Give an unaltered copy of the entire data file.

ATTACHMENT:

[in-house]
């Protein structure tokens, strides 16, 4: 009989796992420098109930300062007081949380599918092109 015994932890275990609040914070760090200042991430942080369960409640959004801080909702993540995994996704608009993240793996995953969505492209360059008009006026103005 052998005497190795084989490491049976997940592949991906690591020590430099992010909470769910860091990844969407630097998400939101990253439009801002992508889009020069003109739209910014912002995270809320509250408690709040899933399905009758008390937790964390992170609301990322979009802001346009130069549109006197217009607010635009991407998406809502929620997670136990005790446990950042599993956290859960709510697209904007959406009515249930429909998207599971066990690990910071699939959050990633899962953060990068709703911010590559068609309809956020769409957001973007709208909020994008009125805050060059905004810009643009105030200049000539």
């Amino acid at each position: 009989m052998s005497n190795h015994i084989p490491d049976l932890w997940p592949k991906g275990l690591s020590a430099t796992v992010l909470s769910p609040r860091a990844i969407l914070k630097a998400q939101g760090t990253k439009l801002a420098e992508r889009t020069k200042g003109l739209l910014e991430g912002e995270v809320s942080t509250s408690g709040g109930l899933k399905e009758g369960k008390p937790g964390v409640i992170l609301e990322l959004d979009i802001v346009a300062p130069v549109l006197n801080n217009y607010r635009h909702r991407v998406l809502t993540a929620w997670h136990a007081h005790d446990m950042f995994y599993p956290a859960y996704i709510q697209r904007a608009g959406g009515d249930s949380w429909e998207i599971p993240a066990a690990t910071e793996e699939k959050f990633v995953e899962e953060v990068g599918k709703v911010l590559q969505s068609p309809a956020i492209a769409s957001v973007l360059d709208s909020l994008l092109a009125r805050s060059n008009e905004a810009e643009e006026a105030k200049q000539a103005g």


[in-house]
């Protein structure tokens, strides 16, 4: 009989796992420098109930300062007081949380599918092109 015994932890275990609040914070760090200042991430942080369960409640959004801080909702993540995994996704608009993240793996995953969505492209360059008009006026103005 052998005497190795084989490491049976997940592949991906690591020590430099992010909470769910860091990844969407630097998400939101990253439009801002992508889009020069003109739209910014912002995270809320509250408690709040899933399905009758008390937790964390992170609301990322979009802001346009130069549109006197217009607010635009991407998406809502929620997670136990005790446990950042599993956290859960709510697209904007959406009515249930429909998207599971066990690990910071699939959050990633899962953060990068709703911010590559068609309809956020769409957001973007709208909020994008009125805050060059905004810009643009105030200049000539």
């Amino acid at each position: 009989m052998s005497n190795h015994i084989p490491d049976l932890w997940p592949k991906g275990l690591s020590a430099t796992v992010l909470s769910p609040r860091a990844i969407l914070k630097a998400q939101g760090t990253k439009l801002a420098e992508r889009t020069k200042g003109l739209l910014e991430g912002e995270v809320s942080t509250s408690g709040g109930l899933k399905e009758g369960k008390p937790g964390v409640i992170l609301e990322l959004d979009i802001v346009a300062p130069v549109l006197n801080n217009y607010r635009h909702r991407v998406l809502t993540a929620w997670h136990a007081h005790d446990m950042f995994y599993p956290a859960y996704i709510q697209r904007a608009g959406g009515d249930s949380w429909e998207i599971p993240a066990a690990t910071e793996e699939k959050f990633v995953e899962e953060v990068g599918k709703v911010l590559q969505s068609p309809a956020i492209a769409s957001v973007l360059d709208s909020l994008l092109a009125r805050s060059n008009e905004a810009e643009e006026a105030k200049q000539a103005g």